Bender, who has driven a school bus in Washington County for the past five years, picks up students from the Funkstown area first and then picks up students from the Emma K. Doub area before dropping them off.
His timing is just about right now, he said, but a high-traffic area in Funkstown is slowing him down enough that he has considered requesting to avoid it in the future.
"We ask them to run the routes as they have them, but they see things that we don't see," Carter said.
He said if a bus driver notices that changing a route layout will save a few minutes, it often will get changed.
"They're our experts," he said.
Kelsey Sprecher, 57, who serves three Williamsport-area schools, said his biggest obstacle at the beginning of the school year usually is getting his bus loads evened out and leveling his passengers' excitability.
The buses can carry up to 65 students, but depending on the age and size of the students they carry, that number is not always attainable, Carter said.
Bus loads are evened out among buses in the first couple weeks of the school year, he said.
About 16,900 students ride buses in the Washington County Public Schools system.
Sprecher, who has been driving school buses for the school system for the past two years, said on the first day, he goes over bus rules but it usually takes a couple of weeks for children to settle down.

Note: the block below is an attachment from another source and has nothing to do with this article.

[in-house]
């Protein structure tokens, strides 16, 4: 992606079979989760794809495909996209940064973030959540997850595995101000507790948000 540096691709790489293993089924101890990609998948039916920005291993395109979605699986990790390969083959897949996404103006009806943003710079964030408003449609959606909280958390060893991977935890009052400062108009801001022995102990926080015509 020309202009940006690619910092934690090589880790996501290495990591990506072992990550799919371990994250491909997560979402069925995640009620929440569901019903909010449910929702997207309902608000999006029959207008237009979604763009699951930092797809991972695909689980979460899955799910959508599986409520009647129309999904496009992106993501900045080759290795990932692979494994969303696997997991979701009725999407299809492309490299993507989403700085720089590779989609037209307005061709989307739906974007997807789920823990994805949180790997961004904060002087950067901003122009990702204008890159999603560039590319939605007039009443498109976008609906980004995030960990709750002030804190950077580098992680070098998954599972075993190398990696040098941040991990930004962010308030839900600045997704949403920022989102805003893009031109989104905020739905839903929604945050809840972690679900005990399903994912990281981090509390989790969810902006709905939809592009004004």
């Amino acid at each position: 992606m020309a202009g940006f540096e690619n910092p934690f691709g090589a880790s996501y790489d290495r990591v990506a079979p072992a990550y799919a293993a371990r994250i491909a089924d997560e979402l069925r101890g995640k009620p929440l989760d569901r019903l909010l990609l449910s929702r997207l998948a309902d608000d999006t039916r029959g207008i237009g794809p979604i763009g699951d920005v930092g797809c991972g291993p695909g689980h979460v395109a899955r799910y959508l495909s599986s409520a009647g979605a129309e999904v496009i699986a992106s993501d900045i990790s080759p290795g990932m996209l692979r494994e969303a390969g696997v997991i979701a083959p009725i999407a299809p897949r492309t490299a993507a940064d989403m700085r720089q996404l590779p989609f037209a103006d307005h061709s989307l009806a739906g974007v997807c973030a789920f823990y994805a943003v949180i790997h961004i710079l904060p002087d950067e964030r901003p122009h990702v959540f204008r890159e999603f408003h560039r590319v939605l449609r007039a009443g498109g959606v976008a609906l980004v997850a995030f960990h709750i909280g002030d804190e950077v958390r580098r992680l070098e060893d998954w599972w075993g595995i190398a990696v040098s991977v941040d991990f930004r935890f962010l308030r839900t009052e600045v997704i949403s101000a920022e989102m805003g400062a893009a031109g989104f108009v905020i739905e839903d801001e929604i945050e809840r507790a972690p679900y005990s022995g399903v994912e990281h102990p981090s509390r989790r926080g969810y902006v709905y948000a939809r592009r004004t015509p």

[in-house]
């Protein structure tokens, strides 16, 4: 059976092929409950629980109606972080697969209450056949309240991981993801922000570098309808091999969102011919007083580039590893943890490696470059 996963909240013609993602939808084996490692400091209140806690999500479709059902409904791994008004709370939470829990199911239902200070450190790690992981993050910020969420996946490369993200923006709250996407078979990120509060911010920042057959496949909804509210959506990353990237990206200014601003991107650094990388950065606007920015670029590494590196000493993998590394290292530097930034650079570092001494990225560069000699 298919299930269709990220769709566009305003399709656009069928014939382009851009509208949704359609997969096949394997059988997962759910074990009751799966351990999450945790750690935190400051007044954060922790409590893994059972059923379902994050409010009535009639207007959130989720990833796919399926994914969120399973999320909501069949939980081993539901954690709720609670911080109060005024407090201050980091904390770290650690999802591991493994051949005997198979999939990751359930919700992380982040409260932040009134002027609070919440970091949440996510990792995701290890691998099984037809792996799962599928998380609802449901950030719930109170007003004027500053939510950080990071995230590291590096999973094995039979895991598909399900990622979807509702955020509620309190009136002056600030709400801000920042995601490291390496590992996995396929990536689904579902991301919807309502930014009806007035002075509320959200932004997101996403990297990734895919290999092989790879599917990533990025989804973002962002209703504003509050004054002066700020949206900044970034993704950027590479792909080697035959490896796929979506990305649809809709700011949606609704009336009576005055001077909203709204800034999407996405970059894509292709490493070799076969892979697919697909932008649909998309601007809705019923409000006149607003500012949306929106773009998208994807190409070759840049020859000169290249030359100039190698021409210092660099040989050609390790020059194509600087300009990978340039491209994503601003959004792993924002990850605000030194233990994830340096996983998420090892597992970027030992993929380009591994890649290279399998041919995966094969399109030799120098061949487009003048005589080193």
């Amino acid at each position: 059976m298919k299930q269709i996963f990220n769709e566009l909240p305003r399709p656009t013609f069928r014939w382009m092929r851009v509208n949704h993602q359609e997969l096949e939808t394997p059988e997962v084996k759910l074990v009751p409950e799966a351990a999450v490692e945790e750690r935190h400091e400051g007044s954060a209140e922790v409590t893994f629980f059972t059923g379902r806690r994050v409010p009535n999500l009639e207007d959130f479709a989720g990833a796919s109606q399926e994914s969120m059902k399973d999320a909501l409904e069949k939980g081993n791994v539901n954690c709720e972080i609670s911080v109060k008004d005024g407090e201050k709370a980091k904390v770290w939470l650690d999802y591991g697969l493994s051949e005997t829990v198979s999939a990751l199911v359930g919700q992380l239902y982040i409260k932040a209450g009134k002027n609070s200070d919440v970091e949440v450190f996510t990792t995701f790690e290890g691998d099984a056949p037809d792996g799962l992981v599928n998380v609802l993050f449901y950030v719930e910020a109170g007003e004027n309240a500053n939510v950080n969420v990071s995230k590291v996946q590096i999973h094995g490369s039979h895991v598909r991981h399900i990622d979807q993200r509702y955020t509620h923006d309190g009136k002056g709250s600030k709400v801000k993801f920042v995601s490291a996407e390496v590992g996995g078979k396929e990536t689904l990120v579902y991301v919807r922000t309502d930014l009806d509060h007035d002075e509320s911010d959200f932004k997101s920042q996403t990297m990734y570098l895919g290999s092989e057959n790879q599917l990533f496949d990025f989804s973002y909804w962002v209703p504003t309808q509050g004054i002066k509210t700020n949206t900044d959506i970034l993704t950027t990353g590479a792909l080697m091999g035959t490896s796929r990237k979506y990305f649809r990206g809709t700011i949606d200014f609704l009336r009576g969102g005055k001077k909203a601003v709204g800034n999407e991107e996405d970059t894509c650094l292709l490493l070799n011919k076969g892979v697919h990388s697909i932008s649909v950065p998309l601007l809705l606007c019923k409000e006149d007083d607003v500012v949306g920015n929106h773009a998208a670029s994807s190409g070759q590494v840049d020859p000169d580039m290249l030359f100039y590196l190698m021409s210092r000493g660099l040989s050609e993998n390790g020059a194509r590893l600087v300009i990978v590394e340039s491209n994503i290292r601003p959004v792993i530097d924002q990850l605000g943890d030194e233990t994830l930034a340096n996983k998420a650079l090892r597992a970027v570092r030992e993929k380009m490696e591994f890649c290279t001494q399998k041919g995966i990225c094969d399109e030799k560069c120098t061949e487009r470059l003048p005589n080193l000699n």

"There are very few bad kids, I feel," he said. "But the bad ones want to be good. They just don't know it."
Three times a school year, bus drivers turn in "stop sheets" - forms that indicate whether bus stops need to be taken off routes, usually because students move out of the area and abandon the stop, Carter said.
Over the summer, routes are reviewed and decisions sometimes are made to shift a few of the more than 6,000 county school bus stops to different locations to accommodate the ever-changing moves of students, he said.
Stops cannot always be placed at a student's front door, Carter said. Buses have to stop in a visible location, such as at the top of a hill, where cars in any direction can see them, he said.
Having cars notice buses is a big issue for bus driver Lisa Barnhart. She said that increased traffic this year has brought on a new breed of aggressive drivers, ones who do not always heed her traffic signals.
Barnhart, who drives students from Fountaindale and Maugansville elementary schools and North Hagerstown High School, said when she puts her yellow flashers on, she expects drivers to slow to a stop.
But she said lately she's seen morning drivers in too big of a rush to stop for her signal, a move she said carries a big fine and could cost a child's life.
While trying to keep an eye on boarding or fleeing students, Barnhart also tries to jot down the license plate numbers of those avoiding her stop signs.
"We can put our arms out and tell the kids to wait, but when those red lights come on, they're running," Sprecher said.
Barnhart, who has driven school buses in the county for the past five years, said not stopping for a school bus stop sign carries a $275 fine and adds four points to a violator's license.